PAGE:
Describe how modern adaptations of traditional rainwater harvesting methods are being carried out to conserve and store water.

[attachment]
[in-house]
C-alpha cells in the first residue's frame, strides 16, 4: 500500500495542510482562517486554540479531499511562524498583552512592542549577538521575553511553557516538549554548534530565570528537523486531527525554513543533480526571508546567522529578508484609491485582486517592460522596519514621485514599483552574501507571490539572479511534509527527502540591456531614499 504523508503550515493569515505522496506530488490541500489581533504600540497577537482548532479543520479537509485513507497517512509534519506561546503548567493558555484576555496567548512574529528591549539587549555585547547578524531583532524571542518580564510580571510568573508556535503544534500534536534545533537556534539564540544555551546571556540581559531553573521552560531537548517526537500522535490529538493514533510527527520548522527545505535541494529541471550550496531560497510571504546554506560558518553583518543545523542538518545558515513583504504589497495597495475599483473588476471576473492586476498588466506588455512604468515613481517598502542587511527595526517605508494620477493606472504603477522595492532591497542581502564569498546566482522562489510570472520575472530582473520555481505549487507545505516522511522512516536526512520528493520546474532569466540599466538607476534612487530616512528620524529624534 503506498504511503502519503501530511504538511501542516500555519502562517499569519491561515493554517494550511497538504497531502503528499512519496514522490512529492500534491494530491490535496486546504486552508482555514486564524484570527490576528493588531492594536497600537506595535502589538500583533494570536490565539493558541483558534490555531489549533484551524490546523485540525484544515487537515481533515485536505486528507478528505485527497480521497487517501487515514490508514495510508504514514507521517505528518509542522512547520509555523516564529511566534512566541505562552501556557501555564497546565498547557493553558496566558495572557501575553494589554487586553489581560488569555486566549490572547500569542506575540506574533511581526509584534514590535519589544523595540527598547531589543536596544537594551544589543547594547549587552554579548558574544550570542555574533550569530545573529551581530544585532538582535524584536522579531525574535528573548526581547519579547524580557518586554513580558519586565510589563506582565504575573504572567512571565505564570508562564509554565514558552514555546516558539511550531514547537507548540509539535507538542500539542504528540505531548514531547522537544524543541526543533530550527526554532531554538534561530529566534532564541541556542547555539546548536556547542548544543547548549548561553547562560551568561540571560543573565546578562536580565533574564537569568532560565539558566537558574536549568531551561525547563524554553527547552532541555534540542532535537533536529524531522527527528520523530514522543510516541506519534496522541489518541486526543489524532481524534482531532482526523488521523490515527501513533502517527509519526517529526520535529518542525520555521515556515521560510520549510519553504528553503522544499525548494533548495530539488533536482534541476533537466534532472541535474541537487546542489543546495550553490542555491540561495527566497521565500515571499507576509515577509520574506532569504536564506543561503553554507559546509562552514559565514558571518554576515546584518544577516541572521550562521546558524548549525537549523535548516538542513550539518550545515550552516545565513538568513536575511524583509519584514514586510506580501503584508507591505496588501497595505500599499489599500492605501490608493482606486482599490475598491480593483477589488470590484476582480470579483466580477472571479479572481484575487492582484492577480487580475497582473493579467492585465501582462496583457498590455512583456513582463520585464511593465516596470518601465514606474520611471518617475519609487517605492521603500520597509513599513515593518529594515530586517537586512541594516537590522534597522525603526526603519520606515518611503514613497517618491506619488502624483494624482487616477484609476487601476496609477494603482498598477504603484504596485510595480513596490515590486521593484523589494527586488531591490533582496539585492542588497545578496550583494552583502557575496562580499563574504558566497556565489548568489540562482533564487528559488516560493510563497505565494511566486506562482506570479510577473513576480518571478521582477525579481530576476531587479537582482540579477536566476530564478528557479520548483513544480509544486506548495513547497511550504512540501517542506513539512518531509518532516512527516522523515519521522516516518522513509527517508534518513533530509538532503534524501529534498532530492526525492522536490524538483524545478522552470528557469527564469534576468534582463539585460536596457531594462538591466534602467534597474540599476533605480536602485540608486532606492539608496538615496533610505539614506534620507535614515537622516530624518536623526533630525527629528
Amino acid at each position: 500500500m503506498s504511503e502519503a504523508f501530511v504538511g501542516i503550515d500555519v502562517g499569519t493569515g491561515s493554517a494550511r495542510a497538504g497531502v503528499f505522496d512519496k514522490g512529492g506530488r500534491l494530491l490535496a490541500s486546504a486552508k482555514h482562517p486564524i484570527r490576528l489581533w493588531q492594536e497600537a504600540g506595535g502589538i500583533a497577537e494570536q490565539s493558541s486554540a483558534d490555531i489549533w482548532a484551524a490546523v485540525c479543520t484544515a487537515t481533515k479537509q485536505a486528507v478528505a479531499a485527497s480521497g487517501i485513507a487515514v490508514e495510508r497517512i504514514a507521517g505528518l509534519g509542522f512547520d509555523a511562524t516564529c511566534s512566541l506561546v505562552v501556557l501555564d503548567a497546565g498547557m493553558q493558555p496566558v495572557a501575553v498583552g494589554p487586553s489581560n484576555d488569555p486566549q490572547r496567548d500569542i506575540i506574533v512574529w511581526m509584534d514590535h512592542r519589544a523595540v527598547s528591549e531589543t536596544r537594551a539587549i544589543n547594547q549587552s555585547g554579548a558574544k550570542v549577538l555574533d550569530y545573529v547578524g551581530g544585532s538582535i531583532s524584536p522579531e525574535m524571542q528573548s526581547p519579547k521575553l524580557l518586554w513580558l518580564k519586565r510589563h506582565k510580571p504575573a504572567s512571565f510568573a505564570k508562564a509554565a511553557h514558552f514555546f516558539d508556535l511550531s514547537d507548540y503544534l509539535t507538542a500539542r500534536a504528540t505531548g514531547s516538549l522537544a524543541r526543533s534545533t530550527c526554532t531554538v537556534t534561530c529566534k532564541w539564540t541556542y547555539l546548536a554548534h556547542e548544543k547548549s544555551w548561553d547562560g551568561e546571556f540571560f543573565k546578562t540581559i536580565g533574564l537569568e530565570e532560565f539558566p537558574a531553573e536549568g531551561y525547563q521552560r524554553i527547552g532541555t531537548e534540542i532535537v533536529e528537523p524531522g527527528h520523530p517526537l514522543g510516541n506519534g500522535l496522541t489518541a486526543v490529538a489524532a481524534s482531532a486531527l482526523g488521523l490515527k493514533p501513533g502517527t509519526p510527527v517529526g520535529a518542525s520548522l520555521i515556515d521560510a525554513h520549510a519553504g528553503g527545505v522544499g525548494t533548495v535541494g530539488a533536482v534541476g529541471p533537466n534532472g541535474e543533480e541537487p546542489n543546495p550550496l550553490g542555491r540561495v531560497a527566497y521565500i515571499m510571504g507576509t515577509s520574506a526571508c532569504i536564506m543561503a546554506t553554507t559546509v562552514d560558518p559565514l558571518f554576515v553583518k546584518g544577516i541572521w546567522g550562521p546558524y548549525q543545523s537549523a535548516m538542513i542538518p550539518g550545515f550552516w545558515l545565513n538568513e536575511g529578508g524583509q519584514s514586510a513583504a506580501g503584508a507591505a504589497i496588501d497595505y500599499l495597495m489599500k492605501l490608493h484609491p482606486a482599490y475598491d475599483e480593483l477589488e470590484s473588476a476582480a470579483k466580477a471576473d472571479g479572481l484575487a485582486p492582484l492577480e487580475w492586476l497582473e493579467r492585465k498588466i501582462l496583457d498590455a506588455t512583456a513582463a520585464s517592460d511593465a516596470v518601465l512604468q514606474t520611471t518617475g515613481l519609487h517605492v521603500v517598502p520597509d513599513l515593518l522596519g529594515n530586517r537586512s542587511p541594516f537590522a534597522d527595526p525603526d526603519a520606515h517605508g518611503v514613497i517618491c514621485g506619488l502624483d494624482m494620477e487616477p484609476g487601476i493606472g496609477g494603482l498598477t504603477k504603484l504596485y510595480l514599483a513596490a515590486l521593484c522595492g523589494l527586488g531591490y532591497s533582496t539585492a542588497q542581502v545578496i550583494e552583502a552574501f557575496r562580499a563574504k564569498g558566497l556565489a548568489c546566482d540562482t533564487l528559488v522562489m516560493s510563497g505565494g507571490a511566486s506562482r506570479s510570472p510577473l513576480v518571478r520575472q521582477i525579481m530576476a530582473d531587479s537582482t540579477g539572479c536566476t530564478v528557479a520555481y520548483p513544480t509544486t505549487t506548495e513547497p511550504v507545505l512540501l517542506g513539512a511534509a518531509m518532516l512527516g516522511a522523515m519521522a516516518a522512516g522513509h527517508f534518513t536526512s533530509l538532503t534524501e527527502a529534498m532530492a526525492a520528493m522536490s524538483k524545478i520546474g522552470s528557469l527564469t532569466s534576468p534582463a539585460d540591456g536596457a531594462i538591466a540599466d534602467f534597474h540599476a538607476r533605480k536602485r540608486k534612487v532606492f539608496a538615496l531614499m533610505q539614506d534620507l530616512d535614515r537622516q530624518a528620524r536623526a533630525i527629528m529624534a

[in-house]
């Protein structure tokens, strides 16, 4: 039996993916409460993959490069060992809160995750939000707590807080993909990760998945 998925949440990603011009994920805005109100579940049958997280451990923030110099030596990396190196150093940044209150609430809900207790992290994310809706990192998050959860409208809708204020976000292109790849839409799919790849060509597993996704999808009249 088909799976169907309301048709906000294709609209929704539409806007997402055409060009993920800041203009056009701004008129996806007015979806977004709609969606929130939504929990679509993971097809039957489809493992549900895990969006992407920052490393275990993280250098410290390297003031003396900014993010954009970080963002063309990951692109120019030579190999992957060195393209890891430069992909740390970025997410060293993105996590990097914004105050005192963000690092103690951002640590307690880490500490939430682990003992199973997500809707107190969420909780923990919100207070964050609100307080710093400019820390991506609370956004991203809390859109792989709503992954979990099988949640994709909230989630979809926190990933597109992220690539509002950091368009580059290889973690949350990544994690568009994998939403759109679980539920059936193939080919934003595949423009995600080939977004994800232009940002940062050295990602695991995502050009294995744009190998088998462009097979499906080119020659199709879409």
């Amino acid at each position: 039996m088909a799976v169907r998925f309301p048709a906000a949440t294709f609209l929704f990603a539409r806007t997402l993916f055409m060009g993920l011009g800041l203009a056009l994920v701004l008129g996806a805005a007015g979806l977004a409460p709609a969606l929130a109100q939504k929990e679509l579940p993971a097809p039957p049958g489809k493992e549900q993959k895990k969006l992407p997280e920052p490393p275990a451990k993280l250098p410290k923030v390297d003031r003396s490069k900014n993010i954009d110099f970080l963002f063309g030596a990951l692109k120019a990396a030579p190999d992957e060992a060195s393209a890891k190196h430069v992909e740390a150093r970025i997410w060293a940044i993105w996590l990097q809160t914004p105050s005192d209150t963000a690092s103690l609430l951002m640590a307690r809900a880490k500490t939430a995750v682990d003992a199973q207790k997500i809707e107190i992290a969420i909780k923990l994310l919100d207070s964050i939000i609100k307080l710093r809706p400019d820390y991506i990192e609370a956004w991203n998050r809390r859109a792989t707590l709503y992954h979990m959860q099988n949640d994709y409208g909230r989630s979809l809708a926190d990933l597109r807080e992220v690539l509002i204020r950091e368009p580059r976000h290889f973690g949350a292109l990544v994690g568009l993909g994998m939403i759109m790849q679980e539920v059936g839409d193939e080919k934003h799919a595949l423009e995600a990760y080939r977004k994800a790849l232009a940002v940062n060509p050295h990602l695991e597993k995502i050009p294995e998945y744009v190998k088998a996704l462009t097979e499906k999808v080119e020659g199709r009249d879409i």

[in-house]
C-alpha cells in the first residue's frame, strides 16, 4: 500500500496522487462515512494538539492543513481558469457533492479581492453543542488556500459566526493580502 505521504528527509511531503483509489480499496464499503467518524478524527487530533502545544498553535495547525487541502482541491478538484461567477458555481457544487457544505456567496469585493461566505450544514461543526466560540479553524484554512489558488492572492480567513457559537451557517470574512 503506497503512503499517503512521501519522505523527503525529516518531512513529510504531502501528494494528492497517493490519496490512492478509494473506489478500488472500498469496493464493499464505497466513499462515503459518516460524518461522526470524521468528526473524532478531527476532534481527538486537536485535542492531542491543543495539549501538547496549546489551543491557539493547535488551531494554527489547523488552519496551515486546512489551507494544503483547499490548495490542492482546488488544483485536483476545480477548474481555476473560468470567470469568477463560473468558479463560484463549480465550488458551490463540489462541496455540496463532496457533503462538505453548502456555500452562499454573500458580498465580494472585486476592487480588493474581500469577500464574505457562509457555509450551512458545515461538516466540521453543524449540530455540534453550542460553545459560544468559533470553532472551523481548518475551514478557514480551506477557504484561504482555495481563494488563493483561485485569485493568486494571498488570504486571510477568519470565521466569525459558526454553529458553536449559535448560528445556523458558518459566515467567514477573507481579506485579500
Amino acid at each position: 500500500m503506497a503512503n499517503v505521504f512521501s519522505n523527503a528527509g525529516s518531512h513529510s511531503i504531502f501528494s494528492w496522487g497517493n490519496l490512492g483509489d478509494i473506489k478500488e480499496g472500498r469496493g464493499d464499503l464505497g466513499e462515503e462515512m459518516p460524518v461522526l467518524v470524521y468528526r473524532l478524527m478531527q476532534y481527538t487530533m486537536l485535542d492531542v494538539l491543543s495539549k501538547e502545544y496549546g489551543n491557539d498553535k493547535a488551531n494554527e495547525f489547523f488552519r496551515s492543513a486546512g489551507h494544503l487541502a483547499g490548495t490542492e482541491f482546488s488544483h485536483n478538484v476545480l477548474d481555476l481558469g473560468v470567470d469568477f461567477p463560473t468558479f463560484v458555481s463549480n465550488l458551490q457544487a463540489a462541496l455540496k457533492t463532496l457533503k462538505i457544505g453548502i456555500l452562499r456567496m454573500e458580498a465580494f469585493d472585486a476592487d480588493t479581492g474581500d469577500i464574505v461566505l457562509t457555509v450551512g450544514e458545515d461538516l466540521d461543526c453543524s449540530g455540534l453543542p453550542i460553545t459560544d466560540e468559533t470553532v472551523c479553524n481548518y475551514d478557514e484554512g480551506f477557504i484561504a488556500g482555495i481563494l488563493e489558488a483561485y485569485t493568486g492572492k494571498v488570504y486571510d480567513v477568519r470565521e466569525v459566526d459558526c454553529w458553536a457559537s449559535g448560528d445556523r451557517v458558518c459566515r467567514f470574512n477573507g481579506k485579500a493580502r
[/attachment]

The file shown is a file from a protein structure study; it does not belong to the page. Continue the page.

Water harvesting system is a viable alternative, both socio-economically and environmentally. In ancient India, along with the sophisticated hydraulic structures, there existed an extraordinary tradition of water-harvesting system. People had in-depth knowledge of rainfall regimes and soil types and developed wide-ranging techniques to harvest rainwater, groundwater, river water and floodwater in keeping with the local ecological conditions and their water needs. In hill and mountainous regions, people built diversion channels like the 'guls' or 'kuls' of the Western Himalayas for agriculture. 'Rooftop rainwater harvesting' was commonly practiced to store drinking water, particularly in Rajasthan. In the flood plains of Bengal, people developed inundation channels to irrigate their fields. In arid and semi- arid regions, agricultural fields were converted into rain-fed storage structures that allowed the water to stand and moisten the soil like the 'khadins' in Jaisalmer and Johads' in other parts of Rajasthan. In Gendathur, a remote backward village in Mysuru, Karnataka, villagers have installed, in their household's rooftop, rainwater harvesting system to meet their water needs. Rooftop rainwater harvesting is the most common practice in Shillong, Meghalaya. It is interesting because Cherrapunji and Mawsynram situated at a distance of 55 km. from Shillong, receive the highest rainfall in the world. Nearly every household in the city has a rooftop rainwater harvesting structure. Nearly 15-25 per cent of the total water requirement of the household comes from rooftop water harvesting. Tamil Nadu is the first state in India which has made rooftop rainwater harvesting structure compulsory to all the houses across the state.